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A TALE OF TROY

THE STUB – BOOK

THE FATHER

FABLES

 

 

A TALE OF TROY
Homer
Retold by Padric Colum

The ILIAD has been called “the greatest war story ever written.” Can you tell why?
The war described here as between Greece and Troy. The Trojan prince Paris had stolen Helen from her husband Menelaos, and the Greeks declared war against Troy, which as ruled by Priam. Achilles, one of the most valiant warriors of the Greek army, lost his dearest friend Patroklos who was slain by Priam’s eldest single, Achilles challenged Hector to a single combat, An account of the combat and it’s consequences is given here.
King Priam on his tower saw Achilles come raging across the plain and he cried out to Hector,” Hector, beloved son, do not await this man’s onset but come within the City’s walls. Come within that thou mayst women of Troy, And within that thou mayst save thy father who must perish if thou art slain.”
But Hector would not come within the alls of the City. He stood holding his shield against a jutting tower in the wall. And all around him were the Trojans, who came pouring in through the gate without waiting to seek to each other to ask who were slain. And as he stood there he was saying in his heart, “The fault is mine that the Trojans have been defeated upon the plain. I keep them from entering the City last night against the counsel of a wise man for in my pride I thought would be easy to drive Achilles and the Greeks back again and defeat them utterly and destroy their hopes of return. Now are the Trojans defeated and dishonored and many have lost their lives through my pride. Now the women of Troy will say, “Hector, by trusting to his own might, has brought destruction upon the whole host and our husbands and sins and brothers have perished because of him.” Rather than hear them say this I shall face Achilles and slay him and save the City, or, if is must be, perished by his spear.”

When Achilles came near him Hector spoke to him and said, : My heart bids me stand against thee although thou art a mightier man than i. But before we go into battle let us take pledges, one from the other, with the gods to witness, that, if I should slay thee, I shall not carry thy body into the City but shall not carry thy body into his hands his own great spear, “ and he stood guarding himself with his shield and watching Hector for a spot to strike him on. Now in the armor that Hector wore – the armor that he had stripped off Patroklos – there was a point at the neck where there was an opening. As Hector came in Achilles drove at his spear and struck him and Hector fell in the dust.
Then Achilles stripped from him the armor that Patroklos had worn. The other captains of the Greeks came up and looked at hector where he lay and all marveled at his size and strength and goodliness. And Achilles dragged the body at his chariot and drove away towards the ships.

Hector’s mother, standing on hw tower on the wall, saw all that as done and she broke into a great cry. And all the women of Troy took up the cry and wailed for Prince Hector who had guarded them and their city from the terrible thing that had happened. She was in the inner chamber of Hector’s house, weaving a great web of cloth and bordering it with flowers, and she had ordered her handmaidens to heat water for the bath, so that Hector might refresh himself when he came in from the fight. But now she heard the wail of the women of Troy. Fear came upon her, for she knew that such wailing was for the best of their warriors.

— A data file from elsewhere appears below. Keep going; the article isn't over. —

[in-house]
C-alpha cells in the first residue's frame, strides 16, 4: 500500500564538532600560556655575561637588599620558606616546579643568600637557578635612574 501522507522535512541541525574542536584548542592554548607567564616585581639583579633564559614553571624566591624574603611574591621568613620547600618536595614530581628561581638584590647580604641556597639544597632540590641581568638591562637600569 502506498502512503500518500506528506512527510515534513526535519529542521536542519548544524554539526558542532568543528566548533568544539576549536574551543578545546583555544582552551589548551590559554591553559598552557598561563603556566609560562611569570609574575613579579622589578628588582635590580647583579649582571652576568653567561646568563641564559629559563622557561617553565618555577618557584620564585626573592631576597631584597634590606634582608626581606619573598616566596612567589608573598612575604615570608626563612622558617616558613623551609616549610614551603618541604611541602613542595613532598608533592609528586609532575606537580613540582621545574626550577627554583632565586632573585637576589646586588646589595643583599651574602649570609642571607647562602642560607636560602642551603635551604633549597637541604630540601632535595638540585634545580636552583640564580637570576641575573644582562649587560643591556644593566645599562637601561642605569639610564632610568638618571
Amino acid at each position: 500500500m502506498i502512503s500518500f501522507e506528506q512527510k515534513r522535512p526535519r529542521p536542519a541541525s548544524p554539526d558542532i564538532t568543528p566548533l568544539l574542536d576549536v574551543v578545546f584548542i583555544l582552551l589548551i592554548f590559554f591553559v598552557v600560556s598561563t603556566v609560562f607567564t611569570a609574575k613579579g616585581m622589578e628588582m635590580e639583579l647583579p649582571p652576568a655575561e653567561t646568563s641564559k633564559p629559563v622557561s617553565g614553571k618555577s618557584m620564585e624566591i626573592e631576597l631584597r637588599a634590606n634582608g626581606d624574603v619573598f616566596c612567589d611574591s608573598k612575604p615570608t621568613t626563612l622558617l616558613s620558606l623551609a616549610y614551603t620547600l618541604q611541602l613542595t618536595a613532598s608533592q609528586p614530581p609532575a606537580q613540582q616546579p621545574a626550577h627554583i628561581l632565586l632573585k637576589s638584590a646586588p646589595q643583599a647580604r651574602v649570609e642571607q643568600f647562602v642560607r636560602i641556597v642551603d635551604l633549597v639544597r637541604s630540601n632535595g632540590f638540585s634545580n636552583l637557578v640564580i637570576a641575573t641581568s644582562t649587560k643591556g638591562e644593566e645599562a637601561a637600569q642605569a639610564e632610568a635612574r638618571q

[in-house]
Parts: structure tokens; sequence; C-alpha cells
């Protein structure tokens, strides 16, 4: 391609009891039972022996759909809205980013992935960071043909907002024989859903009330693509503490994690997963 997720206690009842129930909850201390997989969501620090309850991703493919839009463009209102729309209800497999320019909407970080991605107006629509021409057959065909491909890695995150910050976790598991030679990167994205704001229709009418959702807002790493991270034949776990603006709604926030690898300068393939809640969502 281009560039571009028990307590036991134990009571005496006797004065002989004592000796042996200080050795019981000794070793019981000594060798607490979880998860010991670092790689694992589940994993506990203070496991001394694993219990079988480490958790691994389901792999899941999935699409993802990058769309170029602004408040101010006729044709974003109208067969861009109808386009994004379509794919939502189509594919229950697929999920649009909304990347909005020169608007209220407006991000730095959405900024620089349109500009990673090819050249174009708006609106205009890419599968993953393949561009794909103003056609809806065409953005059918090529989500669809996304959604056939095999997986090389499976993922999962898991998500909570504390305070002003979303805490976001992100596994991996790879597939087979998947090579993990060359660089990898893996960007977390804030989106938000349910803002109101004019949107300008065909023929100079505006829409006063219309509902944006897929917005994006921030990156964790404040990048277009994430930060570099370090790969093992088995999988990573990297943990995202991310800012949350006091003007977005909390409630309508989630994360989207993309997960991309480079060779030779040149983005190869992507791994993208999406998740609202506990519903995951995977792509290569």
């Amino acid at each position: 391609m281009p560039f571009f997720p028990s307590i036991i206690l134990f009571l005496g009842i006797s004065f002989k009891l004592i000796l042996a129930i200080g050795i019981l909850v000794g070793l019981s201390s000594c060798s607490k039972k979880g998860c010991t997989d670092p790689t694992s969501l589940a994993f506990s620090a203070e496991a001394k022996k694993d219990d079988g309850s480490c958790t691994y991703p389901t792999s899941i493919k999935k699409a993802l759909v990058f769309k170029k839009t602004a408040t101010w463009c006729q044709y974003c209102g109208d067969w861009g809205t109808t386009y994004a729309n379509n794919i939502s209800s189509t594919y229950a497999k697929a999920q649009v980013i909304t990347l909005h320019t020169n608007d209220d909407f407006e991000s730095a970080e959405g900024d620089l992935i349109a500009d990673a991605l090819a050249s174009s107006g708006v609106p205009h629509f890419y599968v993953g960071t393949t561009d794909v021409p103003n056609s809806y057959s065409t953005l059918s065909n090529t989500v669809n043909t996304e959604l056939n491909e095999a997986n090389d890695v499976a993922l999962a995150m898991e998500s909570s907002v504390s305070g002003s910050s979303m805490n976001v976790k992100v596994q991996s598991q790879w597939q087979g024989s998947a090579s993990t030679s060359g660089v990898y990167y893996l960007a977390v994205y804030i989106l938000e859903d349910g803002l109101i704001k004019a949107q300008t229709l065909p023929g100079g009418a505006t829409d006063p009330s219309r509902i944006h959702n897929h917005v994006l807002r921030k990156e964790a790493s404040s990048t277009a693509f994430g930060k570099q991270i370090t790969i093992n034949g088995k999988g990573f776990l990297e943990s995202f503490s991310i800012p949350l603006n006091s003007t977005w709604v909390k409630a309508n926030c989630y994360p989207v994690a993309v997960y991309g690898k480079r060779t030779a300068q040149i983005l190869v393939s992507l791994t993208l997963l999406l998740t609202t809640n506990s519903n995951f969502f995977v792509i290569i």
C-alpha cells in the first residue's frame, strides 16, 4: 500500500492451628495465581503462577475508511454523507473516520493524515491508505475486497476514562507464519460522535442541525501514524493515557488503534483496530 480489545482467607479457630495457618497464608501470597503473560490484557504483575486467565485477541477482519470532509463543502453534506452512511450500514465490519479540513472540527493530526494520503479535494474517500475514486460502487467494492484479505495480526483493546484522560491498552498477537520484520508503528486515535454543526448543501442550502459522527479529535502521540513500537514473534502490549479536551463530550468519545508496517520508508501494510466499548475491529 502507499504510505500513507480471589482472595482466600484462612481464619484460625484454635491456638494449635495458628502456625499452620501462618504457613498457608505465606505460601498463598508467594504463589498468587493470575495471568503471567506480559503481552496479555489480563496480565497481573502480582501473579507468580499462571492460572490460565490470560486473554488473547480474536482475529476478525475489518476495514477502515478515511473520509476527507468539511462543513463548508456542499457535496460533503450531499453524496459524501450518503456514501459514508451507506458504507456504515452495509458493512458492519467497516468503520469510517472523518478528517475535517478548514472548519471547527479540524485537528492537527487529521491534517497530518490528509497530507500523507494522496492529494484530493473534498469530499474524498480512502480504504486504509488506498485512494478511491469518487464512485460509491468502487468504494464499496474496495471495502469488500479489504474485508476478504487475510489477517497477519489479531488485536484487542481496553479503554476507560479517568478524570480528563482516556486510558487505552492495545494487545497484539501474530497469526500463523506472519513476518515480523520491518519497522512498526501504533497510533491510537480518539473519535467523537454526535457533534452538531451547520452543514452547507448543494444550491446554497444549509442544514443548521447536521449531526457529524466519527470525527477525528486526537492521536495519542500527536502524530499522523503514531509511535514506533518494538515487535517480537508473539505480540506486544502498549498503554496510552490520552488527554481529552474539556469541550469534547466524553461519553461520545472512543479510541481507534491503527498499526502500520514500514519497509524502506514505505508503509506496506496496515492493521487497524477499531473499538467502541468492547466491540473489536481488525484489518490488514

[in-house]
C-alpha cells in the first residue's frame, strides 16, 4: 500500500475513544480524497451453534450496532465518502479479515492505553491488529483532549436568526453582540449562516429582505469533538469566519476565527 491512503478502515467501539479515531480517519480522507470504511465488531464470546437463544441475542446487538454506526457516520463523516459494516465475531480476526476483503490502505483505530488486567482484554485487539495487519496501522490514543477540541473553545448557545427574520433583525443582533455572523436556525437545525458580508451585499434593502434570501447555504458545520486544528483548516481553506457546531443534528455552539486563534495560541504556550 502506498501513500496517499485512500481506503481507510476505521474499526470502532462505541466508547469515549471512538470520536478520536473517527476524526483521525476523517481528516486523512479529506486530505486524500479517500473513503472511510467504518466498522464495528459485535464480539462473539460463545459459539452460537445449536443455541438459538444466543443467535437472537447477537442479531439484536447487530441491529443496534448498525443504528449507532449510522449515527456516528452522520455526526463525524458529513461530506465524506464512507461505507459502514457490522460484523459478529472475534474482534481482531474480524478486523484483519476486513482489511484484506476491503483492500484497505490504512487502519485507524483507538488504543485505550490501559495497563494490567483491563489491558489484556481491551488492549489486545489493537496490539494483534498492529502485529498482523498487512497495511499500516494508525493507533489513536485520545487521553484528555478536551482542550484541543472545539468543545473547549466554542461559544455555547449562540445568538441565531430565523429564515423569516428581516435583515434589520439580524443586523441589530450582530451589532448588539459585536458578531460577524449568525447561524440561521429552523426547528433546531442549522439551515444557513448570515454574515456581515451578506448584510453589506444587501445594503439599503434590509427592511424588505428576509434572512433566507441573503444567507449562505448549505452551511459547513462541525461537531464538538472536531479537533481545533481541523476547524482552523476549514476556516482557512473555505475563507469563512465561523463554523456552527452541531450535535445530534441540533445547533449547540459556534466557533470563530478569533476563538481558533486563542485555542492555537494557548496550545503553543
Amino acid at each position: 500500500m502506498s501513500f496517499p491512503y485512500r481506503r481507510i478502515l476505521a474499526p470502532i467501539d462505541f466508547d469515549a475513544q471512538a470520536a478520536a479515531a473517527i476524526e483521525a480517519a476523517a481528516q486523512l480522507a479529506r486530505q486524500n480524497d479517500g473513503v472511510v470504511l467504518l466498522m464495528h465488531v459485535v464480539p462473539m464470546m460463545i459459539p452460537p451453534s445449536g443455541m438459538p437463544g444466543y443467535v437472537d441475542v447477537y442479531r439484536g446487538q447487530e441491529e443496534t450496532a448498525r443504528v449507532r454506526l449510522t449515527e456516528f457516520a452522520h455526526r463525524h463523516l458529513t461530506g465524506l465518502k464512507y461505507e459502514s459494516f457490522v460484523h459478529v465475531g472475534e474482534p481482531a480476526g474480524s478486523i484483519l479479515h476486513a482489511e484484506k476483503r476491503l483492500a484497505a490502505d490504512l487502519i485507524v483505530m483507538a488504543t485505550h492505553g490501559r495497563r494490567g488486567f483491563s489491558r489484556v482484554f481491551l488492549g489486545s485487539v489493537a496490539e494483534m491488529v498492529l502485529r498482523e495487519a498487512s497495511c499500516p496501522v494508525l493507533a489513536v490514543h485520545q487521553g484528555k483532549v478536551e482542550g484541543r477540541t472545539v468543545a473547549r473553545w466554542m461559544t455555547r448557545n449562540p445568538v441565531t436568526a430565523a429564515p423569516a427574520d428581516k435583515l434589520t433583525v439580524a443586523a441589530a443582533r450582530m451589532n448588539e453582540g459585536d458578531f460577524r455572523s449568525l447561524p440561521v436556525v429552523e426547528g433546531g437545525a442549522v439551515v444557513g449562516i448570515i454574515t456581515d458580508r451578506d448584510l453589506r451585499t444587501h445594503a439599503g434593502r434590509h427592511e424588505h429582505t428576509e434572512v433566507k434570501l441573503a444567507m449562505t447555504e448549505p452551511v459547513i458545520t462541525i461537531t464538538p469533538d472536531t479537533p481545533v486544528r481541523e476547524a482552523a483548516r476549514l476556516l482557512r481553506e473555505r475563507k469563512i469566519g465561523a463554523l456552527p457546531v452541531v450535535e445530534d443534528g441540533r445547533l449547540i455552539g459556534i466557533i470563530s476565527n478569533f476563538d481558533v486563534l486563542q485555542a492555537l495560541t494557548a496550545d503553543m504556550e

She ran from her chamber and out into the street and came to the battlement where the people stood watching. She saw the chariot of Achilles dashing off towards the ships and she knew that it dragged the dead body of Hector. Then darkness came before her eye’s and she fainted away. Her husband’s sisters and his brother’s wives thronged round her and lifted her up. And at last her life came back to her and she wailed for Hector, “O my husband,” she cried, “ for misery were we two born! Now thou hast been slain by Achilles and I am left husbandless? And ah, woe for our young child! Hardhearted strangers shall oppress him hen he lives among people that care not to him or his. And he will come weeping to me, his widowed mother, who will live forever sorrowful thinking upon where thou liest, Hector, by the ships of those who slew thee.”
So Andromache spoke and all the women of Troy joined in her grief and wept for great Hector who had protected their City.”
Now that Hector was dead, King Priam, his father, had only one thought in his mind, and that was to get his body from Achilles and bring it into the City so that it might be treated with the honor befitting the man who had been the guardian of Troy. And while he sat in his grief, thinking of his obles son lying so far from those who would have wept over him, behold! There appeared before him Iris, the messenger of Zeus, the greatest of the gods. Iris said to him, “King, thou myst ransom from Achilles the body of Hector, thy noble son. Go thou mayst bring back in it the body, and let only one old henchman go with thee to drive the mules.”